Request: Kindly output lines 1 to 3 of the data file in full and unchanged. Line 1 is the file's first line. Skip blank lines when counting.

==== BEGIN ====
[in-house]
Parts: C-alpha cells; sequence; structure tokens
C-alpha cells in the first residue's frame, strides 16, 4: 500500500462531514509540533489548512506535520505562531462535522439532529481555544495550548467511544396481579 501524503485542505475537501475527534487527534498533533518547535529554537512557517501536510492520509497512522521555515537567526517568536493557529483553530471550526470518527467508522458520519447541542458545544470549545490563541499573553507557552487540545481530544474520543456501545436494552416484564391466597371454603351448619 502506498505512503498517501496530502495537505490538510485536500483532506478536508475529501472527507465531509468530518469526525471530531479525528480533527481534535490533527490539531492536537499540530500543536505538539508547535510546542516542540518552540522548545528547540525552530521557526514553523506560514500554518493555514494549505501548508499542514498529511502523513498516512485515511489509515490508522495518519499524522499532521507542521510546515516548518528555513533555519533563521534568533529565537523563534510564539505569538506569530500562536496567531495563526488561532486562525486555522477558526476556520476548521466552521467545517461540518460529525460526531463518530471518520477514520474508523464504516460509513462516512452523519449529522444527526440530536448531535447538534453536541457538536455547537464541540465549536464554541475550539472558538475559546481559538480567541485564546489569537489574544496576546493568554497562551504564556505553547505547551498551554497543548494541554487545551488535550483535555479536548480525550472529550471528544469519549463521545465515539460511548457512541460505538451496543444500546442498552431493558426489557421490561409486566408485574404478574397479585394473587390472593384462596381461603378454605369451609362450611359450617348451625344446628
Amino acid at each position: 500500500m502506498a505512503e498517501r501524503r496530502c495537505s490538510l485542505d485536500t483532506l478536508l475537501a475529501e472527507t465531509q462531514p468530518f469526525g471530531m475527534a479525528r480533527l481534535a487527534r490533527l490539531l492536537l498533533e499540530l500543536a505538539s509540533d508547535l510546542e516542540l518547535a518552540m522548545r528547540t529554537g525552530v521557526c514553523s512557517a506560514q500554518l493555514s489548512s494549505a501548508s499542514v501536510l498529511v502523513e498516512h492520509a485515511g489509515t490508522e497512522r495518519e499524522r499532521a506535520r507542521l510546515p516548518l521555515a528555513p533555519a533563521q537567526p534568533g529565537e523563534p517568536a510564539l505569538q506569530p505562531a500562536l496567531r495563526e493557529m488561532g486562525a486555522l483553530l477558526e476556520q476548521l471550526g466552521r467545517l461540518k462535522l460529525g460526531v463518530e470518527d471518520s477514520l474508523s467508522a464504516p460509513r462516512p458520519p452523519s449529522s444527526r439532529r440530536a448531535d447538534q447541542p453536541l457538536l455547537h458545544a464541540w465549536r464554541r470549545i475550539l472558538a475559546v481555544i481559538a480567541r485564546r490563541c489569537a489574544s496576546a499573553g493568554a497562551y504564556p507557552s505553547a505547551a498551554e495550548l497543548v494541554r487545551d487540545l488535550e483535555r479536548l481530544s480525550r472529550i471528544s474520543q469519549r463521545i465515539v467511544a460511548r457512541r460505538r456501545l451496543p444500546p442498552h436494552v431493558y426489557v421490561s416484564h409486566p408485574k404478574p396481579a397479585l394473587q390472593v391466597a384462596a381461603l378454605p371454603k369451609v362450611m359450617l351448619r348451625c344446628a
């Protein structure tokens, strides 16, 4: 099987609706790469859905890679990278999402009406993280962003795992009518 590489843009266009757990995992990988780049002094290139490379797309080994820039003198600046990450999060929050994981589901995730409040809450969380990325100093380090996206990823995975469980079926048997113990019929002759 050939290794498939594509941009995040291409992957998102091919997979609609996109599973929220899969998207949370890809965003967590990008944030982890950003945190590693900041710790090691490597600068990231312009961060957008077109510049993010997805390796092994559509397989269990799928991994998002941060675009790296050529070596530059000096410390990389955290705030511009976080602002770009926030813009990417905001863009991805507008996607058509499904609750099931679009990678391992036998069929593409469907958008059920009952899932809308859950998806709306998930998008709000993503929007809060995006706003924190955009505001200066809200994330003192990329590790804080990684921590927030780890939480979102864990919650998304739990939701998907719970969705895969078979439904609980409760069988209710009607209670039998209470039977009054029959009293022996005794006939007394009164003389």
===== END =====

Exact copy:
[in-house]
Parts: C-alpha cells; sequence; structure tokens
C-alpha cells in the first residue's frame, strides 16, 4: 500500500462531514509540533489548512506535520505562531462535522439532529481555544495550548467511544396481579 501524503485542505475537501475527534487527534498533533518547535529554537512557517501536510492520509497512522521555515537567526517568536493557529483553530471550526470518527467508522458520519447541542458545544470549545490563541499573553507557552487540545481530544474520543456501545436494552416484564391466597371454603351448619 502506498505512503498517501496530502495537505490538510485536500483532506478536508475529501472527507465531509468530518469526525471530531479525528480533527481534535490533527490539531492536537499540530500543536505538539508547535510546542516542540518552540522548545528547540525552530521557526514553523506560514500554518493555514494549505501548508499542514498529511502523513498516512485515511489509515490508522495518519499524522499532521507542521510546515516548518528555513533555519533563521534568533529565537523563534510564539505569538506569530500562536496567531495563526488561532486562525486555522477558526476556520476548521466552521467545517461540518460529525460526531463518530471518520477514520474508523464504516460509513462516512452523519449529522444527526440530536448531535447538534453536541457538536455547537464541540465549536464554541475550539472558538475559546481559538480567541485564546489569537489574544496576546493568554497562551504564556505553547505547551498551554497543548494541554487545551488535550483535555479536548480525550472529550471528544469519549463521545465515539460511548457512541460505538451496543444500546442498552431493558426489557421490561409486566408485574404478574397479585394473587390472593384462596381461603378454605369451609362450611359450617348451625344446628